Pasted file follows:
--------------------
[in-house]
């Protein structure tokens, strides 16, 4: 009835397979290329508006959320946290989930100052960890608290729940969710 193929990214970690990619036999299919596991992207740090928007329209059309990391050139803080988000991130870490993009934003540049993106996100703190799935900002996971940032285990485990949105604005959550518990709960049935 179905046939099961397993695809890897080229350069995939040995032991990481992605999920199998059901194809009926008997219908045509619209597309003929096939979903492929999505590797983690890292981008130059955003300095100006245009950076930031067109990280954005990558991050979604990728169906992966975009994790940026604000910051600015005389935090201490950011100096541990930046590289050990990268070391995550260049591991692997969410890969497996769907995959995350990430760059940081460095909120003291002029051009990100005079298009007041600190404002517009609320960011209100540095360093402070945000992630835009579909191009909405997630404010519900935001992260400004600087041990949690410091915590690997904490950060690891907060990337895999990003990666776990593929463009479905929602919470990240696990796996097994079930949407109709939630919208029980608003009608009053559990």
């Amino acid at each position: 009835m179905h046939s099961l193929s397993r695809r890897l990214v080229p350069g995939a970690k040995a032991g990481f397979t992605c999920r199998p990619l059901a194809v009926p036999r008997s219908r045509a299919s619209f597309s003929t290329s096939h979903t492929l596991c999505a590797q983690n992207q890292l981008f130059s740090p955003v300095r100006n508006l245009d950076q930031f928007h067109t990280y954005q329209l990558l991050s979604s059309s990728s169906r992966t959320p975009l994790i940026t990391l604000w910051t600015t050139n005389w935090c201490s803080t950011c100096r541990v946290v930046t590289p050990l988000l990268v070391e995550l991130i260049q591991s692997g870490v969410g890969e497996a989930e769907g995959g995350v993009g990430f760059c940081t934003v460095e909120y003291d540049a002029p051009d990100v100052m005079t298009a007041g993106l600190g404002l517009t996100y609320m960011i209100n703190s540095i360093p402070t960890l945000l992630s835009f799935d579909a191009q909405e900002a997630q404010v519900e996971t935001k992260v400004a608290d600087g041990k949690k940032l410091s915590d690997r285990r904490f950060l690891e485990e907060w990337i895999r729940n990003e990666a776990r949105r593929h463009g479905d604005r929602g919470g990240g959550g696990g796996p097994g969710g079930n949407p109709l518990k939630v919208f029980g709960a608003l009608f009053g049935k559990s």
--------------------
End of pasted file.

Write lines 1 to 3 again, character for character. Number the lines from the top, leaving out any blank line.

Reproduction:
[in-house]
């Protein structure tokens, strides 16, 4: 009835397979290329508006959320946290989930100052960890608290729940969710 193929990214970690990619036999299919596991992207740090928007329209059309990391050139803080988000991130870490993009934003540049993106996100703190799935900002996971940032285990485990949105604005959550518990709960049935 179905046939099961397993695809890897080229350069995939040995032991990481992605999920199998059901194809009926008997219908045509619209597309003929096939979903492929999505590797983690890292981008130059955003300095100006245009950076930031067109990280954005990558991050979604990728169906992966975009994790940026604000910051600015005389935090201490950011100096541990930046590289050990990268070391995550260049591991692997969410890969497996769907995959995350990430760059940081460095909120003291002029051009990100005079298009007041600190404002517009609320960011209100540095360093402070945000992630835009579909191009909405997630404010519900935001992260400004600087041990949690410091915590690997904490950060690891907060990337895999990003990666776990593929463009479905929602919470990240696990796996097994079930949407109709939630919208029980608003009608009053559990």
């Amino acid at each position: 009835m179905h046939s099961l193929s397993r695809r890897l990214v080229p350069g995939a970690k040995a032991g990481f397979t992605c999920r199998p990619l059901a194809v009926p036999r008997s219908r045509a299919s619209f597309s003929t290329s096939h979903t492929l596991c999505a590797q983690n992207q890292l981008f130059s740090p955003v300095r100006n508006l245009d950076q930031f928007h067109t990280y954005q329209l990558l991050s979604s059309s990728s169906r992966t959320p975009l994790i940026t990391l604000w910051t600015t050139n005389w935090c201490s803080t950011c100096r541990v946290v930046t590289p050990l988000l990268v070391e995550l991130i260049q591991s692997g870490v969410g890969e497996a989930e769907g995959g995350v993009g990430f760059c940081t934003v460095e909120y003291d540049a002029p051009d990100v100052m005079t298009a007041g993106l600190g404002l517009t996100y609320m960011i209100n703190s540095i360093p402070t960890l945000l992630s835009f799935d579909a191009q909405e900002a997630q404010v519900e996971t935001k992260v400004a608290d600087g041990k949690k940032l410091s915590d690997r285990r904490f950060l690891e485990e907060w990337i895999r729940n990003e990666a776990r949105r593929h463009g479905d604005r929602g919470g990240g959550g696990g796996p097994g969710g079930n949407p109709l518990k939630v919208f029980g709960a608003l009608f009053g049935k559990s």